The NHL and the NHLPA agree on protocols to resume the season in a major move

The NHL and the NHLPA agree on protocols to resume the season in a major move

Deputy Commissioner Bill Daley told the Associated Press on Sunday that the NHL and the NHL Players Association have agreed protocols to resume the season.

Dali said the two sides were still negotiating an extension of the collective bargaining agreement. Extending the CBA is critical to the process, and the League’s Board of Governors, Players Executive Committee, and full membership still have to agree to this and return to re-hockey protocols this summer.

If everything is certified, it will end the forced closure of the pandemic of 31 teams across North America that started in mid-March. The matches will resume in late July or early August with 24 teams participating in the expanded qualifiers, finishing the Stanley Cup in October.

The agreement was first reported by TSN.

Assuming the owners and players agree, the teams are expected to open training camps on July 13 before traveling to two “hub” games. Players have been able to ski and snowboard voluntary small group exercises since June 8 – nearly three months after hockey was closed on March 12 with 189 games in the remaining regular season.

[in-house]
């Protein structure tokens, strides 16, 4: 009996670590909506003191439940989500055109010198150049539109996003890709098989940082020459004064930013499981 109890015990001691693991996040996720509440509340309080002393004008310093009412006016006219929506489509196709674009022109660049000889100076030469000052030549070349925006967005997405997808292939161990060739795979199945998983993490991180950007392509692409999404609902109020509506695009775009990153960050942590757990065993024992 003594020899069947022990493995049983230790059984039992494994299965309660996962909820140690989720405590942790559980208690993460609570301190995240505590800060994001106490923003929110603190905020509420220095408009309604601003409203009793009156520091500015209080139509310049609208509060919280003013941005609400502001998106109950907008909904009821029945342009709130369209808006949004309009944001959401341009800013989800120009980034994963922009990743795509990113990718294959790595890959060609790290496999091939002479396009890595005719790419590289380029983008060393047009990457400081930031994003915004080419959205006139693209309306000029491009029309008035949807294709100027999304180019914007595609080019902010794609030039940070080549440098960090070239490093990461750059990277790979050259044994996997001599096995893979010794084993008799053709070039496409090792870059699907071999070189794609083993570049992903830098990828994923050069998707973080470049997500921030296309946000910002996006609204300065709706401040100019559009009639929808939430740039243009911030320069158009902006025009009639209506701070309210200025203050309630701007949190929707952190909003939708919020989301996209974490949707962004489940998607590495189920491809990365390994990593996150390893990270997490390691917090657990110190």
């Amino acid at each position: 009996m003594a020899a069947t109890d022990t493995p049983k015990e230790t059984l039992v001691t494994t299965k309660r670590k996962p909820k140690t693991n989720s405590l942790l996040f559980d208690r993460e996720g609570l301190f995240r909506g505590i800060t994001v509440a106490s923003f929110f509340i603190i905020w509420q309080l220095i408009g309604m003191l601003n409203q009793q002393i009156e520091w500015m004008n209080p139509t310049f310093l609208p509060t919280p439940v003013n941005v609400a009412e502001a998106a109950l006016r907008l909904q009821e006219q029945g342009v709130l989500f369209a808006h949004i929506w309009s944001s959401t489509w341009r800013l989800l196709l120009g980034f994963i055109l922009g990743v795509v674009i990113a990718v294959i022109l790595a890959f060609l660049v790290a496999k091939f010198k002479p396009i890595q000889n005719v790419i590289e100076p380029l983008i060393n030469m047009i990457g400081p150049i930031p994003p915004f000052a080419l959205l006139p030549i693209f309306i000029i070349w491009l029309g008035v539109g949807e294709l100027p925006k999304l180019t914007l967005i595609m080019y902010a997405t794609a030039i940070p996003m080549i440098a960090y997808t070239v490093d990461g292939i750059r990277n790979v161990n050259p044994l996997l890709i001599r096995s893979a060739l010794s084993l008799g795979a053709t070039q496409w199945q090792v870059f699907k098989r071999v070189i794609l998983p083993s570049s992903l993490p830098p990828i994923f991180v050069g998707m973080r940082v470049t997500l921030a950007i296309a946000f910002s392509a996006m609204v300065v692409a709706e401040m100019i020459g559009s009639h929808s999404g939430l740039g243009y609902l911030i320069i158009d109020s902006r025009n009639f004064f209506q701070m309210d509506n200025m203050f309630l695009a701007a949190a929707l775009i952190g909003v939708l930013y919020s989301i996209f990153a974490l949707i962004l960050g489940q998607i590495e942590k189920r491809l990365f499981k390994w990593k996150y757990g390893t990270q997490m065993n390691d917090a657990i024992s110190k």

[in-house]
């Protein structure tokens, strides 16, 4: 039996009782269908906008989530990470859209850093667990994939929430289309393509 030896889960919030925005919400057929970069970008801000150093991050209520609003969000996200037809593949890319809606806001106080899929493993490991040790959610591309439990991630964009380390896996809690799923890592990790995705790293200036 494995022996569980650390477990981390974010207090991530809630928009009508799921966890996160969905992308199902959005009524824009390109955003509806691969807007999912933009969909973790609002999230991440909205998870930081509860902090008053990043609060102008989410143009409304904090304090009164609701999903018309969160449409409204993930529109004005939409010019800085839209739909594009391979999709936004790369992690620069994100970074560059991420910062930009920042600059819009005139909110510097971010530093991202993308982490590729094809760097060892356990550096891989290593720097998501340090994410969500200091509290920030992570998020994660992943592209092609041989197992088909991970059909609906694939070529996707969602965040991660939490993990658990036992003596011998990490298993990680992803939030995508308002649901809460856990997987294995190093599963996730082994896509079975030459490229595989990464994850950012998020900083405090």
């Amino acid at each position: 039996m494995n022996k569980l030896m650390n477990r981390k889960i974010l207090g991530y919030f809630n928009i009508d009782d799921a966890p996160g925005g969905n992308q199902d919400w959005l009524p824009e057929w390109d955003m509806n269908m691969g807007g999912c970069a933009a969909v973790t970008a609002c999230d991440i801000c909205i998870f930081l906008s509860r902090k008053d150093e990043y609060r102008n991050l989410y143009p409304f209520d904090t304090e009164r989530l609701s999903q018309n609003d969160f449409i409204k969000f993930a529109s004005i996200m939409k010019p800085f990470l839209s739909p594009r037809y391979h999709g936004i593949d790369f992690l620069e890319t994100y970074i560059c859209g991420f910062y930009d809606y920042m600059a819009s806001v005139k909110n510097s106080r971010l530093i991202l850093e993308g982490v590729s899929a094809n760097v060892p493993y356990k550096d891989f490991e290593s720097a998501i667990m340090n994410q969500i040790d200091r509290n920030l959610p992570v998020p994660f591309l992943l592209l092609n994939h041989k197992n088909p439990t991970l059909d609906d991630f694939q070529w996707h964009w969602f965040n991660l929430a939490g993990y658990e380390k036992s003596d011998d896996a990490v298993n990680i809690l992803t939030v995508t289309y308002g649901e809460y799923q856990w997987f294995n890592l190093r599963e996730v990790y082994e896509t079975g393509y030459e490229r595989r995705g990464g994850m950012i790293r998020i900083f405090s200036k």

A return to the playoffs is seen as an exciting victory for the NHL, which, like other major championships, faced the prospect of losing millions more without TV revenue tied to the job. There were deep concerns over the cancellation of the rest of the season and the word positive quiz has not helped: 26 players since June 8, plus nearly a dozen before that.

Once the game resumes, the positive result of the single-player coronavirus test is not expected to be completely stopped. The league said it would isolate any player or employee with positive results, noting that an outbreak would threaten the rest of the season.

The League will be responsible for testing players daily once they arrive in the game city.

“The players will be well protected from exposure,” said Montreal Cannes owner Jeff Moulson at a conference call in June. “It will be a completely different way for all of you as we watch hockey and we’re with a team because the players will be well protected throughout the process.”

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